Management level controls to address non-compliance with legislation
1. The management must be strict enough to punish the violating employee after the employees are trained about the legislations to be followed. This will create some discipline to follow legislations. The management must themselves follow as an example.
2. The employee relationship must be unique such that it is not threatening and also not liberal. This can be done by commanding the work to be done and not letting them act liberally.
3. The management must set up a minimum performance criteria under which the employees work and are paid. This can trigger a motivation to act ethically according to the law, and enhance productivity. A healthy working environment in terms of provisions and relationship is a unique way of enhancing productivity (Smith and Haley, 2011).
4. Financial control such as putting limits on specific projects or division can trigger some encouragement about following the legislation because non-compliance can be dangerously career wise and reputation wise for the employee.
5. Keeping employee records and disclosing it to the relevant authorities from time to time can motivate the employees to follow all taught legislation regularly, because not following them will result in a weak resume when the employee plans to move out of the company.
The tubular form of the management level action plan is in Appendix 2.
Risk controls depending on the hierarchy of controls
The first and foremost entity or department to be most responsible is the top management as they are the ones who makes the second in-command department, the health and safety department, more eligible for identifying risk and eliminating it. Then comes the health and safety team who needs to undergo a mandatory HSR training, because this training will eventually teach them everything about risk, disaster, and crisis management so that the hotel can save on its risks repair and eliminate them completely. This team then has the final assessment teams under them including the workers, managers who actually observe and identify possibilities of risk in the hotel premises and make immediate action plan for eliminating the same.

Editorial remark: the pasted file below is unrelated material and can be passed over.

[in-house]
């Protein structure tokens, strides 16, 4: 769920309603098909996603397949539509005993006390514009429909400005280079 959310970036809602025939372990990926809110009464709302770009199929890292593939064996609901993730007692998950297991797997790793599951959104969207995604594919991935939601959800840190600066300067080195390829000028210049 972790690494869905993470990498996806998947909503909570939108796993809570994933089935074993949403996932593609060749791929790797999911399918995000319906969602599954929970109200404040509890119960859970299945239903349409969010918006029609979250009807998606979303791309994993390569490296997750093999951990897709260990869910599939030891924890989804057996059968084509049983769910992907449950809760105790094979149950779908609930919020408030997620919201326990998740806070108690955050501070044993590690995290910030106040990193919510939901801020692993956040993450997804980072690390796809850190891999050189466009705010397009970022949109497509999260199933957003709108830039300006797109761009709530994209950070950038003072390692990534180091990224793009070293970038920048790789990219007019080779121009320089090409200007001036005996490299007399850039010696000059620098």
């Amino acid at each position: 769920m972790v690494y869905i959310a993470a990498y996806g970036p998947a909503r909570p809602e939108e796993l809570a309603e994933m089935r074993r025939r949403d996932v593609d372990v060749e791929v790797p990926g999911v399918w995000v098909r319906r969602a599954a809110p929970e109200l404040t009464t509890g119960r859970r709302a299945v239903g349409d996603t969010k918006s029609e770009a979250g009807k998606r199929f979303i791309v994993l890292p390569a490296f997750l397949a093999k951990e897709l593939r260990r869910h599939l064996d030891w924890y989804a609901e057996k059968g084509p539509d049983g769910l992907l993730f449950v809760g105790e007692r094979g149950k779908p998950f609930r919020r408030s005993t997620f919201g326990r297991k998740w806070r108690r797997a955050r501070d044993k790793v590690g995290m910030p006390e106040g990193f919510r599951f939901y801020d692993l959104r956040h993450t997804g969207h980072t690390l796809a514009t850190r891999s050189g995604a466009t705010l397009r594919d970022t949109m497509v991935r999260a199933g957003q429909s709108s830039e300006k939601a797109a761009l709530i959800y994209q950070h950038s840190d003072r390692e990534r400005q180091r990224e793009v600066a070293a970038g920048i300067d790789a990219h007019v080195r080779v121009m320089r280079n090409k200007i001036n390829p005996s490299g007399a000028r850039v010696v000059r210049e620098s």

When the top management is controlling the finance and funding for the risk assessment and disaster management, the HSR team will be aware of their limitations in terms of actions and controlling the assessment team and the workers. The HSR team will in turn control the actions of the workers and limit them to the prescribed limits of finance. Undertaking unnecessary practices which are supplementary and not required on an immediate basis is important to be controlled by the top management so that risks are also eliminated and costs are saved back and reduced.
Cost benefit analysis of non-compliance, hazards, and recommended controls
The cost of non-compliance is difficult to assess as the tangible and intangible consequences when added can lead the costs to unexpected levels. The non-compliance is more costly for legislations as the following of legislations will lead to violations of all laws and the cost of repairing the violations is very high, lengthy, time consuming, and financially burdensome. It is therefore better to invest into training of the employees about the legislations,so that the cost of risk and disaster repair is avoided.
Hazards that are identified in the hotel are dangerous and must be repaired with immediate effect, because not repairing them may continue to make the situation more serious and there could be spiralling costs of life and property loss in the making which may not be perceived. The management must take the step to repair all risk and disaster possibilities to reduce the risk repair cost for the future. When the controls are implemented, the benefits will rise in the form of increased occupancy, increased profits higher profit margin, growing reputation, moving towards ethical standard of operations.